In 1978, he began working with the Manitoba Métis Federation to develop the history of the administration of the land promised the Métis by the Government of Canada. Professor Sprague's other publications are in the fields of general Canadian history and historical methods.
If you have First Nations ancestry certain additional records can help better identify those ancestors. When you know the general area where an ancestor lived, you can usually identify his or her tribe.
You will need some background information about the tribe, such as (a) migration patterns, (b) marriage and naming customs, and (c) affiliations with government agencies or churches. Brenda Doug all Merriam, Genealogy in Ontario: Searching the Records.
Researching First Nations ancestors can be particularly challenging because use of the records is often restricted. When you know the tribe your ancestor belonged to and the areas where he may have lived, then determine if records are available.
Some of these records have been microfilmed and are available to public libraries through interlibrary loan. Russell, Bill, Records of the Department of Indian Affairs, at Library and Archives Canada: A Source for Genealogical Research.
Early Roman Catholic Church records on both sides of the Canada-U.S. border list names of aboriginal Canadians. Catholic Church Records of the Pacific Northwest : St. Louis, Gervais, Brooks.
See the FamilySearch Catalog, Author/Title section for call numbers of additional volumes in this series. A collection of Métis land claims on microfilm at the National Archives of Canada may be borrowed through inter library loan.
Its responsibility lies fundamentally in the administration of 6.4 million acres of Indian lands divided into 2,233 reserves, set apart for 575 bands and the administration of the status rights of Indian people. The original home of many Métis was the Red River colony of what is now Manitoba.
Data from that census and other sources was used to compile the family information in: The Genealogy of the First Métis Nation (Winnipeg: Pemmican Publications, 1983).
National Map Collection, Maps of Indian Reserves and Settlements in the National Map Collection = Carter DES reserves ET agglomerations audiences DE la Collection national DE carts ET plans, 2 vols. Métis Scrip Records (free) --Library and Archives Canada.
The records generally consist of the following: affidavits and applications, land and money scrip notes, scrip certificates, receipts, and a number of textual files consisting of letters and memoranda outlining government policies, rulings, and procedures. However, the FamilySearch Catalog does not use the term First Nations as a subject heading.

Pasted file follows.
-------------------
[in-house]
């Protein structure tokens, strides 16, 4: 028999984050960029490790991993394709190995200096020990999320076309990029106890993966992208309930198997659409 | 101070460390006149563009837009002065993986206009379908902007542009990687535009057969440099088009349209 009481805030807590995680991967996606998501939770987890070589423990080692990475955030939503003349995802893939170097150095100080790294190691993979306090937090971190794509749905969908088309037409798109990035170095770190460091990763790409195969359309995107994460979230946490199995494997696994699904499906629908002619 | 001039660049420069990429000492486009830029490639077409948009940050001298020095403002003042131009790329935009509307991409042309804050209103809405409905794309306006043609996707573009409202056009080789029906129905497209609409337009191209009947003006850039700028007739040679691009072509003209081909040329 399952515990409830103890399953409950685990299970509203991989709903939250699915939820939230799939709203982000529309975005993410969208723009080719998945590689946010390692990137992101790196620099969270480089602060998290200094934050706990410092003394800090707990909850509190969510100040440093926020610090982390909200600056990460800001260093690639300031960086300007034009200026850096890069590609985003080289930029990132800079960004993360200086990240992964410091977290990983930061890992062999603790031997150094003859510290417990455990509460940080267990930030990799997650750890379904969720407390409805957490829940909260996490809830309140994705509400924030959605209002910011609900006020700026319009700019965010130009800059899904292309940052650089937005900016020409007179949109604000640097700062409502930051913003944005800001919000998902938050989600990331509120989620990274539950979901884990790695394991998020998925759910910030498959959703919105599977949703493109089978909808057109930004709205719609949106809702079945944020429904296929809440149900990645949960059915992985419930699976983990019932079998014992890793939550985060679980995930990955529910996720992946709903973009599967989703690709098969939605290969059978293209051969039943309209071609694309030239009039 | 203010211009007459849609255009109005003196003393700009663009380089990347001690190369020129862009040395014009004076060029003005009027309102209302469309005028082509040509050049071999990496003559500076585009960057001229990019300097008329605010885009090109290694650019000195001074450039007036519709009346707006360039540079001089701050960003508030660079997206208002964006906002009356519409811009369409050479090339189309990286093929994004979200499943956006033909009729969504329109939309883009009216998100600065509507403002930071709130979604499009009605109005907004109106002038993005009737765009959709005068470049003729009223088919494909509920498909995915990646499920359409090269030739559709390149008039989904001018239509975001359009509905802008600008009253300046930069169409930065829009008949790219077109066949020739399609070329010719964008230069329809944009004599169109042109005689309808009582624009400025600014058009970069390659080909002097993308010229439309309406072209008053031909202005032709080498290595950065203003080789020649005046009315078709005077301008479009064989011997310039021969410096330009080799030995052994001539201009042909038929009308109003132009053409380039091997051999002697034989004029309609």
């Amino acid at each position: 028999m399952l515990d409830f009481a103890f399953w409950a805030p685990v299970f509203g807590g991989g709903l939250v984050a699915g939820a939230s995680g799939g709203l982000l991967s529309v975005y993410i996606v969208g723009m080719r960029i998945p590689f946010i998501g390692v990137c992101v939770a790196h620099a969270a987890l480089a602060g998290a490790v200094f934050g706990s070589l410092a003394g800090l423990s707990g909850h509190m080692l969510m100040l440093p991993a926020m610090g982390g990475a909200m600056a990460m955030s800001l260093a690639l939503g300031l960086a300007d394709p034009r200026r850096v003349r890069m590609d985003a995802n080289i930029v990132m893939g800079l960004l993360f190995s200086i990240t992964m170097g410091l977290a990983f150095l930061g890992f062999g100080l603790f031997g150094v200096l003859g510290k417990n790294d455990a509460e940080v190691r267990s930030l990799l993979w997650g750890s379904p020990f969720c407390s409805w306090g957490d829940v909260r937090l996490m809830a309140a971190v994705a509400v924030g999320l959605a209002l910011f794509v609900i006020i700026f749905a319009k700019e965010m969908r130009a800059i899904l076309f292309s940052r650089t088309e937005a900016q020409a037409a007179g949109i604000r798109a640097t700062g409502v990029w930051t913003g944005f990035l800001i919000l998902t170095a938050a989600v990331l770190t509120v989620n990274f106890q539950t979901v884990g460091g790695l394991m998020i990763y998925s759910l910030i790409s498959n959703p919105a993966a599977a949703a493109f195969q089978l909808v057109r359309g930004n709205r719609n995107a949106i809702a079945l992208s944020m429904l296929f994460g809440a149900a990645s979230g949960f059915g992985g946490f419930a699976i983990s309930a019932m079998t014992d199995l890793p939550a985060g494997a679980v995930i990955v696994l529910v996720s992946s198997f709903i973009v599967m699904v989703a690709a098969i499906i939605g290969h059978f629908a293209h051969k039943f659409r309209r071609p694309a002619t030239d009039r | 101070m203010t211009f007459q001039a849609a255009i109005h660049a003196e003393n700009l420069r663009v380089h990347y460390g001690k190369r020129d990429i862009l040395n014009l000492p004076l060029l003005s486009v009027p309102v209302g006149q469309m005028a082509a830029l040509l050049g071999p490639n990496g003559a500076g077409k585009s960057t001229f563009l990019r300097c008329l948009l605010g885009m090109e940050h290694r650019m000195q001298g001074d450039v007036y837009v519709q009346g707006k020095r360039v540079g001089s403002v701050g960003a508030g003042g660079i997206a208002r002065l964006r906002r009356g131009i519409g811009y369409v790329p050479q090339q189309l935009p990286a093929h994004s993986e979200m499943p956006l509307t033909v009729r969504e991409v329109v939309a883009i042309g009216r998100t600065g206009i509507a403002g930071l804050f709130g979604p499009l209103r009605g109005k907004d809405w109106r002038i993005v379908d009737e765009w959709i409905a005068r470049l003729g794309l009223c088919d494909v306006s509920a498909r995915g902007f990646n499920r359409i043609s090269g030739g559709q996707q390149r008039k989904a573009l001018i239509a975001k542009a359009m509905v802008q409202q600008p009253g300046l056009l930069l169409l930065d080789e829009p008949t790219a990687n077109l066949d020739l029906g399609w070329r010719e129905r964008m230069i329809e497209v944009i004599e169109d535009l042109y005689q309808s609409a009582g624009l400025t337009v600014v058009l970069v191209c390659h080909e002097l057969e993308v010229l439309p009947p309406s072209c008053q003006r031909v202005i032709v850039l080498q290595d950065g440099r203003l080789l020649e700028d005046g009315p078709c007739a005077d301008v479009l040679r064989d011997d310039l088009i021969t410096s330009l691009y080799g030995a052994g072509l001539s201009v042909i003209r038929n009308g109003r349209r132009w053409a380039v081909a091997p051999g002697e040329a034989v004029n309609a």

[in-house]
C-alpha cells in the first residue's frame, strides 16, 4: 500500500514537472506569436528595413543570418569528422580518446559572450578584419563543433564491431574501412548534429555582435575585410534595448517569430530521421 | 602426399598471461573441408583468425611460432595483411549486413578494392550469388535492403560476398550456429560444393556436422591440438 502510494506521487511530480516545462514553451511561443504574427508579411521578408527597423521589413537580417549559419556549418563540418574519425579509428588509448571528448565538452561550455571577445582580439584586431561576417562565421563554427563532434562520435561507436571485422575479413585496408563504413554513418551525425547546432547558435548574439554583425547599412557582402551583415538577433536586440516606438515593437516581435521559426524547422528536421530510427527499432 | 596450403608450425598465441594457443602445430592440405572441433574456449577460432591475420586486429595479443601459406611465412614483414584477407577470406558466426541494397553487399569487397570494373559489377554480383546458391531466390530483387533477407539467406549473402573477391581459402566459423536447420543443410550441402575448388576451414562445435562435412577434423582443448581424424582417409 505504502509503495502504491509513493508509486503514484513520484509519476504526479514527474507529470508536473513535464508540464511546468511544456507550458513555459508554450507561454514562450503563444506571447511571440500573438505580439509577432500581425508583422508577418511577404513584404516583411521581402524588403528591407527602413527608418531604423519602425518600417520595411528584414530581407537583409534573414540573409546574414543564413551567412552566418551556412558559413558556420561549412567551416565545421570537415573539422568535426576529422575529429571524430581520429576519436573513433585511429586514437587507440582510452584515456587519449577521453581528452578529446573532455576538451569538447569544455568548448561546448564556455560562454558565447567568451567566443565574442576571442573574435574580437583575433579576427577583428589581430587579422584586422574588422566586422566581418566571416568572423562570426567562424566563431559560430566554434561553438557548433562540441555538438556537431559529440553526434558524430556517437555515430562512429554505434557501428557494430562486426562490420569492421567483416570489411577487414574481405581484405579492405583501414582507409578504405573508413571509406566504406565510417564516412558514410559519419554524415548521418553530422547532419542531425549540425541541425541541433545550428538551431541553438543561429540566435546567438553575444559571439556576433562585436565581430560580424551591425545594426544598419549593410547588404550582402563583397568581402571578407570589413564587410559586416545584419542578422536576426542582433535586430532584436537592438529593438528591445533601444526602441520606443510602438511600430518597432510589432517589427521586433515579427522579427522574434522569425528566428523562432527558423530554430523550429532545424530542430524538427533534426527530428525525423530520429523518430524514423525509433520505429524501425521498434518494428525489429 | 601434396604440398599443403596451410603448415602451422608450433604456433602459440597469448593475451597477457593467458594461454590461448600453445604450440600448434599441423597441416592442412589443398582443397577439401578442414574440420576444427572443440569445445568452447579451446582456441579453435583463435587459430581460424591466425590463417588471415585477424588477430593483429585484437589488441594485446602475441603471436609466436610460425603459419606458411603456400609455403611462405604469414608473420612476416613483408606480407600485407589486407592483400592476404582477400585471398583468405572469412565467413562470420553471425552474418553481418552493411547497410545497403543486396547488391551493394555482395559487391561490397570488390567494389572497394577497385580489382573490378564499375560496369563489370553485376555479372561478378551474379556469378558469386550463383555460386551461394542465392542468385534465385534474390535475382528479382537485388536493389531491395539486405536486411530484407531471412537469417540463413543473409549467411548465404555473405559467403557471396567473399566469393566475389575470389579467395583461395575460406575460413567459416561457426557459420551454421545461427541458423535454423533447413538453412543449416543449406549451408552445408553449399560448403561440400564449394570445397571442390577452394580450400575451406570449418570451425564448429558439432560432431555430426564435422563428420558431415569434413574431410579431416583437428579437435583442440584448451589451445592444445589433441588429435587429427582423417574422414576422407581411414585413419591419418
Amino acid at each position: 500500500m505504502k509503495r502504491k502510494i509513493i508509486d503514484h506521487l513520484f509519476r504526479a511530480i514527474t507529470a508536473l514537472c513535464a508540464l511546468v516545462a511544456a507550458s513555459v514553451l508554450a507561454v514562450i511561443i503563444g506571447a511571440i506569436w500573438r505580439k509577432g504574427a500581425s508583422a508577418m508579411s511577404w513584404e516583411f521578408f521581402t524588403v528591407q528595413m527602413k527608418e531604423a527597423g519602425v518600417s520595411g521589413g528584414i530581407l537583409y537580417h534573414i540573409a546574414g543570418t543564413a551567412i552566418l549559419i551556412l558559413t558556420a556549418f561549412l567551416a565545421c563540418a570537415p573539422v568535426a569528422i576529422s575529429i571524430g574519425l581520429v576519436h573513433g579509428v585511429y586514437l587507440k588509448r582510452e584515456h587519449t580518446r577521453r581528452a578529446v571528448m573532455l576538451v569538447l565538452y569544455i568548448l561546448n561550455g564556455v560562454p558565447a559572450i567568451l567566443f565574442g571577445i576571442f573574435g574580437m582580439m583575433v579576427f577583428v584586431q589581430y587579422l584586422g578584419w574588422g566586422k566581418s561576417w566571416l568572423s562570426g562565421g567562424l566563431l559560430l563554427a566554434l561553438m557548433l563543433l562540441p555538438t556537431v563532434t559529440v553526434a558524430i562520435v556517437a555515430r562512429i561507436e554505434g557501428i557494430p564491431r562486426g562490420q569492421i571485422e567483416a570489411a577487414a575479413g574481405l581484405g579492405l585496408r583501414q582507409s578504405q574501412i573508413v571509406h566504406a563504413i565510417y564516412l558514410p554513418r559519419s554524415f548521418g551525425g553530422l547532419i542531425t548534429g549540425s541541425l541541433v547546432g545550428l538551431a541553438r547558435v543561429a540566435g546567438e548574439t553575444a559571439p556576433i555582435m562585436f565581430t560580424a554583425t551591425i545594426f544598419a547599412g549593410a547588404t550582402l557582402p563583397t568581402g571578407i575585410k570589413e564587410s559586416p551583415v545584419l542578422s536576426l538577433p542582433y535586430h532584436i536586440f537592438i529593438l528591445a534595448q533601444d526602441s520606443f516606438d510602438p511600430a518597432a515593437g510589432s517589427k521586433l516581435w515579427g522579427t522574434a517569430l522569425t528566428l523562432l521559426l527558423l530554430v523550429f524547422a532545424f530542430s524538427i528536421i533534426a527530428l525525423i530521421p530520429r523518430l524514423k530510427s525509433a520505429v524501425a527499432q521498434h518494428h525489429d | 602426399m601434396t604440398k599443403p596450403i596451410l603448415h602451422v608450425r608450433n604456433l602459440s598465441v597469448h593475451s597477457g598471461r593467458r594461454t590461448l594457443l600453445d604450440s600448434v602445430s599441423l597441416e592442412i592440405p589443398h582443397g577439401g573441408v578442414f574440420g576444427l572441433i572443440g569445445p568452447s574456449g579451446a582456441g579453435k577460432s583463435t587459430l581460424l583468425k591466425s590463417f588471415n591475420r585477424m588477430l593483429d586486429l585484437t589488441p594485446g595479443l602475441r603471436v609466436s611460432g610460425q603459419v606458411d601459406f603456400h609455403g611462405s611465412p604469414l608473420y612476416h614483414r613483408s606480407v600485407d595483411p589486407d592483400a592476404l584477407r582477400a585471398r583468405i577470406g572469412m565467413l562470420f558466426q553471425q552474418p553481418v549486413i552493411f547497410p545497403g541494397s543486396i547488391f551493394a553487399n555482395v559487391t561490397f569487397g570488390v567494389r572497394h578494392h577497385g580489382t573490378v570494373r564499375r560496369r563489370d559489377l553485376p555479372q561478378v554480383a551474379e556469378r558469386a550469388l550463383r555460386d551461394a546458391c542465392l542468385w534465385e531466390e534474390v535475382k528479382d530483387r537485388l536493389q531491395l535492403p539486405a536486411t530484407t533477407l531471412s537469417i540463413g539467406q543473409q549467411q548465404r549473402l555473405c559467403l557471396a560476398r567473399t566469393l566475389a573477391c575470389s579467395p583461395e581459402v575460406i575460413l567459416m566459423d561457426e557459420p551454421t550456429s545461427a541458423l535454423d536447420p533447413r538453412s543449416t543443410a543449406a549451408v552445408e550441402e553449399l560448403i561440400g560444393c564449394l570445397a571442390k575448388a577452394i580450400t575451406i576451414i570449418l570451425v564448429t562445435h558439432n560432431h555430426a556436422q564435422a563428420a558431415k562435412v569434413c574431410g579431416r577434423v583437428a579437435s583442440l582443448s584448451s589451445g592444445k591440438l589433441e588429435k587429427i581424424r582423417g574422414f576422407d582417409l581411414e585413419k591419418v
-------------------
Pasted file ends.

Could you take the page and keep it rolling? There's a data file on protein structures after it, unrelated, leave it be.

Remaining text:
Native American Directory: Alaska, Canada, United States. This also lists names, but not addresses, of all Indian reserves in Canadian provinces.
Most of our sources pertain to people who were living in the Prairie Provinces in 1900 or earlier. The collection consists of a database of 65,434 records of persons who were Métis ancestors.
1860 The Crown Lands Department took over responsibility for Indian Affairs from the Imperial Government. 1880 A separate Department of Indian Affairs was established 1936 Indian Affairs became a branch of the Department of Mines 1939 The Supreme Court of Canada ruled that the tern “Indians”, as used in the British North America Act, included Inuit inhabitants of Quebec.
(A later ruling extended the BNA Act provision for Indians to all Inuit throughout Canada) 1950 The Department of Citizenship and Immigration assumed responsibility for Indian Affairs. 1969 The government's “white paper” aroused controversy and was rejected by the Indian people.
Join the Facebook or Skype Canada First Nations Genealogy Research Community! A list of Annual Reports 1864-1990, including Canadian government agencies responsible for Indian affairs over the years, can be found at Library and Archives Canada A reference work that provides a history of the major Indian tribes of Canada is: Jennets, Diamond.
FamilySearch Catalog book 970.1 J435i (no film) Golden, Cadwallander. The History of the Five Indian Nations of Canada Which are Dependent on the Province of New York, and are a barrier between the English and French in that Part of the World.
OHL book 970.1 C673h two volumes Wildcat Department of Indian Affairs and Northern Development. OHL book 970.1 L516n Wildcat Contour, Enos T. The Feathered U.F.L's (United Empire Loyalist): An Account of the Life and Times of Certain Canadian Native People.
Book 970.1 M768f Wildcat Administrative records of Aboriginal people from 1872 to the 1950s from Department of Indian and Northern Affairs Currently , volumes 1855 to 2151 in the Red Series are available in digital format; these volumes were scanned in black and white from microfilm reels C-11103 to C-11169. There are textual records for all the volumes that were not digitized this year, which can also be searched in this database.
Published by Authority of the Honorable Mark Margin, Secretary of State for External Affairs, Government of Canada,1980. Wildcat The Micmac Indians of Restigouche: History and Contemporary Description.
Of the Secretary of State], 1966 Wildcat Indians of Quebec and Maritime Provinces. OHL Collection Wildcat Indians of Yukon and Northwest Territories.